Hours: Open April through November: Breakfast, 8:30 a.m. to 9:30 a.m.; lunch, 12:30 p.m. to 1:30 p.m., dinner, 6:30 p.m. to 7:30 p.m.; Sunday lunch, 1 to 2:30 p.m.; Sunday dinner, 6 to 7:30 p.m.
Atmosphere: Farmhouse fresh.
Price Range: Monday through Saturday -- breakfast, $4.30; lunch, $4.40; dinners vary from $6.30 to $9.75 depending on the night; Sunday lunch, $6.30, and Sunday dinner, $7.95. Children under 10 years, half price.
Credit Cards: Mastercard, Visa.
Special facilities: Booster seats. Not accessible to physically handicapped; dining room is on second floor, served only by a steep staircase.
We took a Sunday off from football games and our usual pursuits to do all the fall things we've always wanted to do: See the changing leaves, buy apples from an orchard, hike in the mountains and top off the day with a homey, farmstyle dinner.
For the leaf turning, we avoided the crowds of the Skyline Drive and rubbernecked along the eastern edge of the Shenandoah National Park. We headed for Warrenton and then west on Rte. 211 to Sperryville. What a glorious drive it was -- rolling hills covered by stands of maple, oak, elm and beech trees turning various shades of gold, orange and red.
At Sperryville we turned south onto Rte. 231 where we drove to the edge of the park for our hike, a five mile round-trip walk along the White Oak Canyon trail. After that, we deserved our stop at the Graves' Mountain apple orchard, also in Syria. We tasted cold, fresh cider and bought a variety of apples but tried to eat only a few because 200 yards down the road was the Graves' Mountain Lodge. We had reservations for dinner at 6 p.m.
Reservations for weekend meals at Graves' Mountain are necessary -- you won't be able to eat there without them. The wholesome food, the reasonable prices (meals for children under 10 are half-price) draws hundreds of people. We arrived early and managed to be among the first 50 persons seated. p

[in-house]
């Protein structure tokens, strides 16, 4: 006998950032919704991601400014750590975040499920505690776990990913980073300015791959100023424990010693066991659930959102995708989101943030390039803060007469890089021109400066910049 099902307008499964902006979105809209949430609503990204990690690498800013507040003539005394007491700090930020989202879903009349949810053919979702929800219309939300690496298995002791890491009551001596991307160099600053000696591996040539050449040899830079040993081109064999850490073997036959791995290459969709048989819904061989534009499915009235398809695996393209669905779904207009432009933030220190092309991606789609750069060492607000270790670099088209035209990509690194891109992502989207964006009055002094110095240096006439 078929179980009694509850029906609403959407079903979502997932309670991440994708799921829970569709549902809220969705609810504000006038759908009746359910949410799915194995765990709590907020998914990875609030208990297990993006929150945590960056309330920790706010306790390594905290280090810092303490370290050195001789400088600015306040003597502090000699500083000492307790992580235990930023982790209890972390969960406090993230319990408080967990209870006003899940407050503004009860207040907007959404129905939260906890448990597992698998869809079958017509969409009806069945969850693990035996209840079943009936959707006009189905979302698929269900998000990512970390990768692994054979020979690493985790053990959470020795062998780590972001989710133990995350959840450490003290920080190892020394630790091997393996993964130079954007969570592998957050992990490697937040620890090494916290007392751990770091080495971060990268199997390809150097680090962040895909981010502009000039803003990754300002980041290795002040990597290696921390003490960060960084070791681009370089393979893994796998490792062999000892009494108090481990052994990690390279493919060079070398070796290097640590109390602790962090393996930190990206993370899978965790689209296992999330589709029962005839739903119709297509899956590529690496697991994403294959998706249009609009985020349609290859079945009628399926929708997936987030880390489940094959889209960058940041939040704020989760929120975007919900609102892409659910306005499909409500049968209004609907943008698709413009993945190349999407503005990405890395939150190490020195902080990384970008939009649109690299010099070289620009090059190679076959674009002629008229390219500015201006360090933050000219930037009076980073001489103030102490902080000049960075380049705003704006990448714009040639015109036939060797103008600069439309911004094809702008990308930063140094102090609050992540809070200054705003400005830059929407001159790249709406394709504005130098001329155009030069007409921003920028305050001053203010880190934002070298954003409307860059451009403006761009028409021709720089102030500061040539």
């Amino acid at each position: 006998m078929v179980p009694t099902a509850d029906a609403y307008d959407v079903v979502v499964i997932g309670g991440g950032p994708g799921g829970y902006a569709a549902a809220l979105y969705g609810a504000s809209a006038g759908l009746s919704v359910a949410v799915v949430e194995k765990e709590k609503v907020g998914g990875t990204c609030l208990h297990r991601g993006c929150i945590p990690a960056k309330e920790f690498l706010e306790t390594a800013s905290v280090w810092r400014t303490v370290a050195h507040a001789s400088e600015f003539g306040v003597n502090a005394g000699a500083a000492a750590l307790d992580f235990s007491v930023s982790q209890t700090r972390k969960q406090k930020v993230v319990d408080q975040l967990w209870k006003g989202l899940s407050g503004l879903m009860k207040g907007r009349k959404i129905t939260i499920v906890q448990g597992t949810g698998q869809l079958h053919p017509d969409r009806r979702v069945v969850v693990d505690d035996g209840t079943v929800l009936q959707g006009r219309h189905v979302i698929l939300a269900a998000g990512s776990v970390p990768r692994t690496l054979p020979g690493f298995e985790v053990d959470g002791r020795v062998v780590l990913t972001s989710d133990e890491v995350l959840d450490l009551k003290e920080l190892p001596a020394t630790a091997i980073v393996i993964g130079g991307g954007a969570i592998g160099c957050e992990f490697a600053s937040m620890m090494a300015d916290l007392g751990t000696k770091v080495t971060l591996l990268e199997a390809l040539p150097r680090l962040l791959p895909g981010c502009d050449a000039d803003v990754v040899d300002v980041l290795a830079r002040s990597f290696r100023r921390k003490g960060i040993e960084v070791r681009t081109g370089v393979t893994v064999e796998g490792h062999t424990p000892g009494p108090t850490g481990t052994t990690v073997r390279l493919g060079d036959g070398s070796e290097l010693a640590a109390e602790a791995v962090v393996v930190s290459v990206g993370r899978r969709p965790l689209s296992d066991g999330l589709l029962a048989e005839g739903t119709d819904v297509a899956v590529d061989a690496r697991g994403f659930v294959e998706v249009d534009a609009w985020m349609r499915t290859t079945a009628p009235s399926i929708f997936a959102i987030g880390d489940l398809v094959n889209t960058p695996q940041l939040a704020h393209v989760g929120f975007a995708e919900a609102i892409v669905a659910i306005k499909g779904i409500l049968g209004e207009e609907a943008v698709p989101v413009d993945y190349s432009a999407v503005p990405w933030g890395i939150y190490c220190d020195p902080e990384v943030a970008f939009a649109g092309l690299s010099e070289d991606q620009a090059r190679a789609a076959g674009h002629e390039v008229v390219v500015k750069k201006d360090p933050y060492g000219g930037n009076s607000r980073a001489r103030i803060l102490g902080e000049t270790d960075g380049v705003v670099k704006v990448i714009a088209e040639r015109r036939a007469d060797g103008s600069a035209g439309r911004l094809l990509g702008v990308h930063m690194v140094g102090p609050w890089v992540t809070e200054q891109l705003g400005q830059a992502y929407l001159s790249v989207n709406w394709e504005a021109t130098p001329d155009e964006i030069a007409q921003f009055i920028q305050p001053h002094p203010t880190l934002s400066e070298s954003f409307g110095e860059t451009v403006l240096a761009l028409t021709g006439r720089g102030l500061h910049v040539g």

Graves' Mountain dining rooms are family style: Long tables, straight-backed chairs, different groups of people seated together. I, my husband and our two children were seated with a mother with one toddler and two 8-year-olds. We all shared a basket of hot, fresh-from-the-oven rolls (replenished several times), a stick of butter, a jar of superb apple butter and container of honey.
Our waitress came by to take our drink orders -- iced tea, coffee, milk or apple cider come with dinner -- and to explain Graves' system. The food is served buffet style; you help yourself to all you can eat.Our placemats philosophized on the point: "Take what you want but eat what you take."
We did. The buffet led off with huge bowls of cole slaw and fruit cup, moved on to baked apples and then the hot stuff: corn pudding, creamed beets, baked beans, scalloped potatoes, tomato pudding, peas, and, on a separate table, platters of fried chicken and thinly sliced country ham.
We tried everything. The cole slaw was ordinary, the fruit cocktail was the canned variety, but the warm, baked apples were something else. Having eaten at Grave's Mountain before, we knew enough to try anything and everything made with apples. These had been chosen for tartness, lightly sweetened and baked to a rich, thick consistency.
Graves' Mountains theory of vegetable cookery seems to be that a teaspoon of sugar makes the vegetables go down. Certainly, it was true for our children. The corn pudding was a lightly sweetened melange of corn, milk and eggs that had our son going back for seconds and thirds. The tomato dish was a sweetened blend of tomato and bread baked to a soft, pudding consistency. The baked beans had a rich, brown sugar taste.
In the unsweetened department, the potatoes were thinly sliced and mellowed in a cream sauce, and the beets, rich, red and strong in flavor, were coated with a light, mild glaze. Our only disappointment was the peas: overcooked and bland.
The country ham was its usual salty self; our children, used to citified varieties, didn't like it very much, but they loved -- and so did we -- the fried chicken.Breast and leg quarters were coated in a seasoned batter, fried to a crisp outside, moist inside and totally greaseless state.
Dessert was a disappointment. Our waitress served strawberry sundaes that were, mercifully, small but laden with a strawberry sauce that lacked tang.
Dinner is $7.95 per person; half price for children under 10. Unfortunately, ours didn't qualify. Our tab, including tax, was $33.07.